Wife of missing soldier receives green card
Saturday, June 30, 2007
Mrs. Jimenez's Immigration troubles began shortly after her wedding to Spc. Jimenez on June 14, 2004, at Fort Drum, NY where his U.S. Army unit was stationed. When the couple attempted to cross the border between the U.S. and Canada on their honeymoon, the newlyweds were detained, held for several hours and released.
In 2006, the couple were granted a deferment of immigration proceedings until Spc. Jimenez returned from his second tour of duty in Iraq. However on June 20 the government announced its intent to deport Yaderlin Jimenez, despite the fact that her husband was declared missing along with two other soldiers, last month.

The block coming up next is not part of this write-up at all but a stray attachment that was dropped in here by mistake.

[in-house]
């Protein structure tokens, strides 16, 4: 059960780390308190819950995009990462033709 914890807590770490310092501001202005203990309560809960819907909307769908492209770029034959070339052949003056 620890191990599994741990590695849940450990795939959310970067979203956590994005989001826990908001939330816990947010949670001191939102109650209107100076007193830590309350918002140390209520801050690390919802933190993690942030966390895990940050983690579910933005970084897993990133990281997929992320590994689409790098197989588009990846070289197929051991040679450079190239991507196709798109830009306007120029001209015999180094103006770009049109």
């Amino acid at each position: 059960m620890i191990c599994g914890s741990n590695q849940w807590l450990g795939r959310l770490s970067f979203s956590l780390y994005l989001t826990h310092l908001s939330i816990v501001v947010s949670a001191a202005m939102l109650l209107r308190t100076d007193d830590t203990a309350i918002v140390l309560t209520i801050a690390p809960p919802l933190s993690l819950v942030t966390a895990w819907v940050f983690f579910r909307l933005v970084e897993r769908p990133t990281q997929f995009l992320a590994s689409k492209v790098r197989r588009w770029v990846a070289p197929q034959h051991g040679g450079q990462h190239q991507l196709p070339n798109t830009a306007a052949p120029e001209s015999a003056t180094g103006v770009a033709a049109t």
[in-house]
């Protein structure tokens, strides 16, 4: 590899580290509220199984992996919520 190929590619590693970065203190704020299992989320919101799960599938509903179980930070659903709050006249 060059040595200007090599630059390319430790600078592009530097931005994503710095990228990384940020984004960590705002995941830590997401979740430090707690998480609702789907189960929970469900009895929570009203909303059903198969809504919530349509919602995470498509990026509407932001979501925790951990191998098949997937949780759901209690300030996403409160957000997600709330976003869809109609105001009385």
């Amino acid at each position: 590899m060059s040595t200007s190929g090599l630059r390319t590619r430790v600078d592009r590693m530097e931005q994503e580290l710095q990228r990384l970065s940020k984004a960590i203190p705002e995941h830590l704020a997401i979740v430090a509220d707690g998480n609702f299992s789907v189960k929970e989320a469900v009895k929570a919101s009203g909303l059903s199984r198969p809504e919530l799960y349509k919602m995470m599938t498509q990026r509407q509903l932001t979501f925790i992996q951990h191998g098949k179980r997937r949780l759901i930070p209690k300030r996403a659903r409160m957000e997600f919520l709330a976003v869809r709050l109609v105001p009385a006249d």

The case quickly received national attention and the involvement of influential U.S. Senators Ted Kennedy and John Kerry. Two days later, Homeland Security Chief Michael Chertoff announced that he had instructed immigration authorities to take immediate action to resolve the case of Yaderlin Jimenez.
Yesterday, while standing victorious with his client on the steps of Citizenship and Naturalization Services building in downtown Buffalo, NY, Jimenez's attorney Matthew Kolken said now that this ordeal is behind her, she can return to "using all of her focus and energies to hope and pray that her husband's going to come home alive."
- "Wife of missing soldier saved from deportation" — , June 30, 2007
- "Wife Of Missing Soldier Receives Green Card" — , June 30, 2007